We speak to Camouflaj’s Ryan Payton about being first out of the door with the new engine
Launching less than a week ahead of GDC, Camouflaj’s République Remastered is the first commercial title to be built with Unity 5. An enhanced version of the episodic mobile series, the game makes use of some of Unity’s latest features.
Studio boss Ryan Payton tells Develop that the beta version of Unity 5 was the “sexy new feature” he was looking for, having promised his Kickstarter backers that a PC version of République would be much more than a straight port.
Crucially, Unity 5 enabled Payton and his team to overcome some of the limitations they faced with the previous engine and their target platform – although he remains proud of what Camouflaj was able to achieve with Unity 4.
“When you’re developing on mobile, especially something that’s graphically ambitious like République, optimising the game can be a painful process,” he said. “We had to make concessions for things like lighting, which was frustrating because so much of our game comes down to mood and dark tones.
“We were finally able to unclamp our high-res textures and embrace Unity 5’s physically-based shading and real-time global illumination, giving the game a much more realistic look and feel. Because Unity 5’s headlining graphics features are all based on real-life properties, it was amazing to see the team produce realistic environments once they converted our assets to physically-based.”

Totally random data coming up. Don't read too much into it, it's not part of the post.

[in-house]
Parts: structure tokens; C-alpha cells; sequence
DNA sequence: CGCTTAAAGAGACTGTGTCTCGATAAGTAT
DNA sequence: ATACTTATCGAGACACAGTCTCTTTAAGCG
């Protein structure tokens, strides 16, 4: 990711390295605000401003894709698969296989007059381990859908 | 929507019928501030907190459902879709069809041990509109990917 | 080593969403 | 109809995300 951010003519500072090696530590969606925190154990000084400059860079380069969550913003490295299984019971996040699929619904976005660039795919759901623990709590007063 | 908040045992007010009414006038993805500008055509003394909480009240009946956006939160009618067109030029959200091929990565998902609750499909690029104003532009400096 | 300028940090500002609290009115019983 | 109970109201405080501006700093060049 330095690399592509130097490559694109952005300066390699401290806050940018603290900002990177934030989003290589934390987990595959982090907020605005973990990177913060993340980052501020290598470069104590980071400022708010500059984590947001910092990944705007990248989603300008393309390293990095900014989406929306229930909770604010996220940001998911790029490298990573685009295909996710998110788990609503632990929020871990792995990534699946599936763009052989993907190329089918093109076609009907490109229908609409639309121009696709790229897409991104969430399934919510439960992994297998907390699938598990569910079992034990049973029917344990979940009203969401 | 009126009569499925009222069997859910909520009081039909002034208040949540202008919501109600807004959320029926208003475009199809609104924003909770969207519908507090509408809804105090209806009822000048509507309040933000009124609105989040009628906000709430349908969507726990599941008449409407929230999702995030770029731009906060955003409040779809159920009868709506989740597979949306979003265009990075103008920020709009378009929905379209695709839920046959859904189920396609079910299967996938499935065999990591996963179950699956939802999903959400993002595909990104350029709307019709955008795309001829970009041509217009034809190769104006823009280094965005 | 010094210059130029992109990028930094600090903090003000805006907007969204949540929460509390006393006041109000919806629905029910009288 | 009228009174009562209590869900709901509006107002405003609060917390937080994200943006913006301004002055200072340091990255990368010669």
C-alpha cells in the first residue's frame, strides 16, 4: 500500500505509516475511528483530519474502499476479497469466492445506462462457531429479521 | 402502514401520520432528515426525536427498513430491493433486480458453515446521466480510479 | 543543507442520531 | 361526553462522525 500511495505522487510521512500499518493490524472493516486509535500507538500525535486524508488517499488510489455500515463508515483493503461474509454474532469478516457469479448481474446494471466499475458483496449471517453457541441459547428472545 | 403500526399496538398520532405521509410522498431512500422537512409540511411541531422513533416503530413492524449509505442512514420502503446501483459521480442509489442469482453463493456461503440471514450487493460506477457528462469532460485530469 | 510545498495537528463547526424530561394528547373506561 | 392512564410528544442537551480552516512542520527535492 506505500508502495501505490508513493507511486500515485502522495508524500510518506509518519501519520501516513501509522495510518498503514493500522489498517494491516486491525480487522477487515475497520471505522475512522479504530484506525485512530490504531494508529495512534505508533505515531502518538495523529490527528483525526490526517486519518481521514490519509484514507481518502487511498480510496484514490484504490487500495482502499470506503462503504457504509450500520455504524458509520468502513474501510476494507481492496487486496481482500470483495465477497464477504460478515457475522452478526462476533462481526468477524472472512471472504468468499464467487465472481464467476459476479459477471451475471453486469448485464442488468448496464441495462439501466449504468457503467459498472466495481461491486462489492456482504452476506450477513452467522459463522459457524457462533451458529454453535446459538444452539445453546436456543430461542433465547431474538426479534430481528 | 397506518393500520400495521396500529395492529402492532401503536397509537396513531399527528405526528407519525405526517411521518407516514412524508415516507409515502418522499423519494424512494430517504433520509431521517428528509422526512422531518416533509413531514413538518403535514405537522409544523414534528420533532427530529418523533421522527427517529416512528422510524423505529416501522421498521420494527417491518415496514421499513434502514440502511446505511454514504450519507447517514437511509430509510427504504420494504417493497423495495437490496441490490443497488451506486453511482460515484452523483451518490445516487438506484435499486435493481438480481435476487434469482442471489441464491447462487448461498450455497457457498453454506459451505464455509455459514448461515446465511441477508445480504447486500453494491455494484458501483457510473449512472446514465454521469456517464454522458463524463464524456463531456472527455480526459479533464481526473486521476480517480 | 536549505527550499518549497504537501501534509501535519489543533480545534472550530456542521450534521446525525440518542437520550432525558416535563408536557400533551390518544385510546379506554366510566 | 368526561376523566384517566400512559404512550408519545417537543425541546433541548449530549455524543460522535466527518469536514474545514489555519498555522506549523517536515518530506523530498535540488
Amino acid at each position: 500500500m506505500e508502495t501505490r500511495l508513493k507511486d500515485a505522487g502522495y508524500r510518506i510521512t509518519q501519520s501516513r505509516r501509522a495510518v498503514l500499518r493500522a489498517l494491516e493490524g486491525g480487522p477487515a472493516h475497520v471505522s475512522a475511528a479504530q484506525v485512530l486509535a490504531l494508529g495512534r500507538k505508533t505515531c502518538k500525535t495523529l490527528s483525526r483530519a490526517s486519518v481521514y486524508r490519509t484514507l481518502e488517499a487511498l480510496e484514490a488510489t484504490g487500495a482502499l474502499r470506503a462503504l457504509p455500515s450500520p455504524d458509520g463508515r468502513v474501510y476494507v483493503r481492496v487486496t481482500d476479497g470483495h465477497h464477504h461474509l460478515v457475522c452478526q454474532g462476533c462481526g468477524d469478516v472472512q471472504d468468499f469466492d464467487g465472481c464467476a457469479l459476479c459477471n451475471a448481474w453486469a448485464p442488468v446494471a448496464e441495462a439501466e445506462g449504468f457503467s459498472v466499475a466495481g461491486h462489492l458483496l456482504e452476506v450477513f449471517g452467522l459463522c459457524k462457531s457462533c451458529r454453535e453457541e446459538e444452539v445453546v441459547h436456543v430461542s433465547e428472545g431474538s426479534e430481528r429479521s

Payton says the graphical improvements, and how accessible the new features are, is Unity 5’s biggest improvement.
“It brings high-end graphics to the masses,” he says. “It also improves workflow and removes the need for guess work during the art creation process.
“To me, Unity 5 is a significant release because it allows small devs like us to compete on a visual level that used to be exclusive to big, triple-A teams. While we’ve received a lot of praise for how République Remastered looks in Unity 5 – and the art and dev team here deserve that praise – this is only the beginning. I’m really excited to see what other developers do once they get their hands on Unity 5, because we’re only scratching the surface.”
Unity 5 is now available in two editions: Professional and Personal. While the former is priced at $75 per month, the free Personal edition ensures Unity remains available to hobbyists, smaller studios and indies.
Payton believes upgrading to Unity 5 was worth the effort – even though his team faced the risks of a beta scheme.
“Now Unity 5 is released to the public, developers should have an easier time transitioning because they’ll be on a stable version and they’ll have the community as a resource,” he says, before teasing: “Speaking of community, Camouflaj is going to be doing something special to help developers with the transition to Unity 5, which we’ll be able to talk about soon.”